Raumfahrt - Mysteriöse Trümmer, die in Outer Banks an Land gespült wurden, könnten Teil einer historischen SpaceX-Rakete sein


Mysterious debris washed ashore in Outer Banks could be part of historic SpaceX rocket




Debris found washed ashore last month was what it looked like: part of a SpaceX rocket that possibly made history.

Outer Banks photographer Erin Everlee and neighbors found the piece, about 15 feet long, lying on the beach and reported it to the National Park Service.


It appeared to be a fairing or protective nose cone that’s jettisoned after a rocket leaves the atmosphere.

Officials with Cape Hatteras National Seashore contacted the Air Force and NASA to find out who it belonged to. SpaceX officials saw reports of the debris on Facebook and confirmed the fairing belonged to them, said Boone Vandzura, chief ranger for the seashore.

SpaceX did not say which craft the debris came from and referred queries to the park service.

The company gave Vandzura the choice of disposing it or waiting for them to get rid of it.

He was concerned about possibly destroying proprietary equipment, but was assured it was not something that needed to be kept secret from competitors.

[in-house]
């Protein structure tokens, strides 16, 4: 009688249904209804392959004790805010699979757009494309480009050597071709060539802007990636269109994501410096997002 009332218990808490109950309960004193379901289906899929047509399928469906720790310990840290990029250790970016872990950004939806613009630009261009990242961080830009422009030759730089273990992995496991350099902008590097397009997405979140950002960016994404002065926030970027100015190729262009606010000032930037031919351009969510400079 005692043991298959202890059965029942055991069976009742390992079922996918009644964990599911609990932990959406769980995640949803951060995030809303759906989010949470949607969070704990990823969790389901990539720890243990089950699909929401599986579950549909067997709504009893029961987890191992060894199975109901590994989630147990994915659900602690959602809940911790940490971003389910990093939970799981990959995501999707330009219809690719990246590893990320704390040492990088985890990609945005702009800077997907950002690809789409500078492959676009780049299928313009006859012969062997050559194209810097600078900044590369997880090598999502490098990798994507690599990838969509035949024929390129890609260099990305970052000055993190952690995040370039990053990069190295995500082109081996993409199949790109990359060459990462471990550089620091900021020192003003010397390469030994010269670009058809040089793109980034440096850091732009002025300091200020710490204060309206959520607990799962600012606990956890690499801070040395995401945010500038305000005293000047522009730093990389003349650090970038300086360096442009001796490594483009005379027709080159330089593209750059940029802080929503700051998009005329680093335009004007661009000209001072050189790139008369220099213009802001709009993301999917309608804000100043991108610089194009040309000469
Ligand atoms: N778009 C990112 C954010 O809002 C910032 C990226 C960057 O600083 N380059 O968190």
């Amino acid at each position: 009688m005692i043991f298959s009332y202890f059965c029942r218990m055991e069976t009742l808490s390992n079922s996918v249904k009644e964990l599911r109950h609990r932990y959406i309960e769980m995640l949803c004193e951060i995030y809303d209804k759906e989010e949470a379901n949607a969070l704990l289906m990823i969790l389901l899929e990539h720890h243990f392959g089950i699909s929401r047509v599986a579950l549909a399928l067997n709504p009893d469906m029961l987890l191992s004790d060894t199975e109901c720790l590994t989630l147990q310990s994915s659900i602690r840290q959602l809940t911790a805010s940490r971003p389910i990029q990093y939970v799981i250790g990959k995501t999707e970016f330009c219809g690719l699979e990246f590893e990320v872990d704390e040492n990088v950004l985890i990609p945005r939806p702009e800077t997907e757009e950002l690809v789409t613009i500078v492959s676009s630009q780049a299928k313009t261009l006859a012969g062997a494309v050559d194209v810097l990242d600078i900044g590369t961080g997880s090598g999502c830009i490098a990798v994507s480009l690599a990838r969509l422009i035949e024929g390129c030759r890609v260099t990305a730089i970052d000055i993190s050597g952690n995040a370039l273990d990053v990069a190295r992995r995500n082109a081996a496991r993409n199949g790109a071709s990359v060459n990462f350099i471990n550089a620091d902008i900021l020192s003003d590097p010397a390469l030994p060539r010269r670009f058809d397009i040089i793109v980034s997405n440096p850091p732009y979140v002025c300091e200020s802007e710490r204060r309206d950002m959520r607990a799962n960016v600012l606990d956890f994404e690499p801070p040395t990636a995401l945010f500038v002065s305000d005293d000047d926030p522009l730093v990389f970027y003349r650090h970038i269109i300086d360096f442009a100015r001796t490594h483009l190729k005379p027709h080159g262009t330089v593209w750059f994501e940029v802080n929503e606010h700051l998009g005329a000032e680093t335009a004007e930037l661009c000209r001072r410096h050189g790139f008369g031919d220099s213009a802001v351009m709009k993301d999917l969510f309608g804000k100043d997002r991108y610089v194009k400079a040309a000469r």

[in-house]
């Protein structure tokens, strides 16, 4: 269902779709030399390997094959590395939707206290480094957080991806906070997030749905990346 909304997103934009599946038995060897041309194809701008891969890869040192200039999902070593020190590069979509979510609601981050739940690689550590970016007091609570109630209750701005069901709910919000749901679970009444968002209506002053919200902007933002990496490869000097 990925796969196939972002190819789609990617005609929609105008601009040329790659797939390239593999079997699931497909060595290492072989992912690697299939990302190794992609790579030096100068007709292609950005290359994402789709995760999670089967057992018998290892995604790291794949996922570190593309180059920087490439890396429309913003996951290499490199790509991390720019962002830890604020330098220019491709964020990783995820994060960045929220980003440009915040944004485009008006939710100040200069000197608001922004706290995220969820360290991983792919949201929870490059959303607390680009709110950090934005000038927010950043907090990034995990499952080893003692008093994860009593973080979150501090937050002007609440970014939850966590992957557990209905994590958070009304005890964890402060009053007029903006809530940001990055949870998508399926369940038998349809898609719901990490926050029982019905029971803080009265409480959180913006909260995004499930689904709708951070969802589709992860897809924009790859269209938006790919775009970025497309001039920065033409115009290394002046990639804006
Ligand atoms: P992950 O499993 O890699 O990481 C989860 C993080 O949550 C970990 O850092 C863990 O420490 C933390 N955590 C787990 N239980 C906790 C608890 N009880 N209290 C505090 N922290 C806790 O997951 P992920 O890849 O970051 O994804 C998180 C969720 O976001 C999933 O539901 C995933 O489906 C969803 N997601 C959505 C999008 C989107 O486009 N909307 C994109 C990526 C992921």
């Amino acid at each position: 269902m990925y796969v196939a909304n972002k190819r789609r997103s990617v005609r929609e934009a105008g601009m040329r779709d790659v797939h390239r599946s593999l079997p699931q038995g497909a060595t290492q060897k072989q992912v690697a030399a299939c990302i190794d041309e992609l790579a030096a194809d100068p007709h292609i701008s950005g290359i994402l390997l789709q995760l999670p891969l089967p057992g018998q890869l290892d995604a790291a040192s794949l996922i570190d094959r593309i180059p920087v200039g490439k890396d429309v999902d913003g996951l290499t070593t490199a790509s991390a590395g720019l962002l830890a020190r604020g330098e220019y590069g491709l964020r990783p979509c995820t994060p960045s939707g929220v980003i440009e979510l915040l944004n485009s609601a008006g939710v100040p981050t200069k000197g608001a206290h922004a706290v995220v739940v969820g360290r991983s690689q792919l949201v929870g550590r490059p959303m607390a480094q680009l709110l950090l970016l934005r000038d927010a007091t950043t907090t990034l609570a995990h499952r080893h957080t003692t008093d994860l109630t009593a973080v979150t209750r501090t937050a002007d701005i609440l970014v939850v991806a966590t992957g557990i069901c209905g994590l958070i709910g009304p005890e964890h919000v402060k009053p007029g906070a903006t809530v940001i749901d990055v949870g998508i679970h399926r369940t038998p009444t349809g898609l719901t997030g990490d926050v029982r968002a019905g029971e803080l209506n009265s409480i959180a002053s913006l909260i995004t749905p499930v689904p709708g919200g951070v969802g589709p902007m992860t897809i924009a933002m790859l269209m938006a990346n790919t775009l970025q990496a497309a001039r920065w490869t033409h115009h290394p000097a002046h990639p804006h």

“We’re trying to be neighborly,” Vandzura said. “We wanted to be sure there was nothing of value left on it.”

One piece of a rocket that came ashore in South Carolina ended up in a museum, according to a news report.


Everlee said she believes the Hatteras Village piece came from the March launch of SpaceX’s Falcon 9 from Cape Canaveral, Fla.

Storms off the coast this year created heavy surf on the Outer Banks that left behind unusual items, including a bagged body believed to be from a burial at sea.

The California-based private space exploration company has the goal of enabling people to live on other planets, according to its website.

SpaceX rockets carry supplies to the International Space Station and have launch stations in Florida, Texas and California. Next year, the company is set to carry a crew to the space station.

The Falcon 9 was the first orbital rocket to return and launch a second time, a milestone for SpaceX, according to a news release from the company.

“It means you can fly and refly an orbital class booster, which is the most expensive part of the rocket,” SpaceX CEO Elon Musk said. “This is going to be, ultimately, a huge revolution in spaceflight.”

Quelle: The Virginian Pilot

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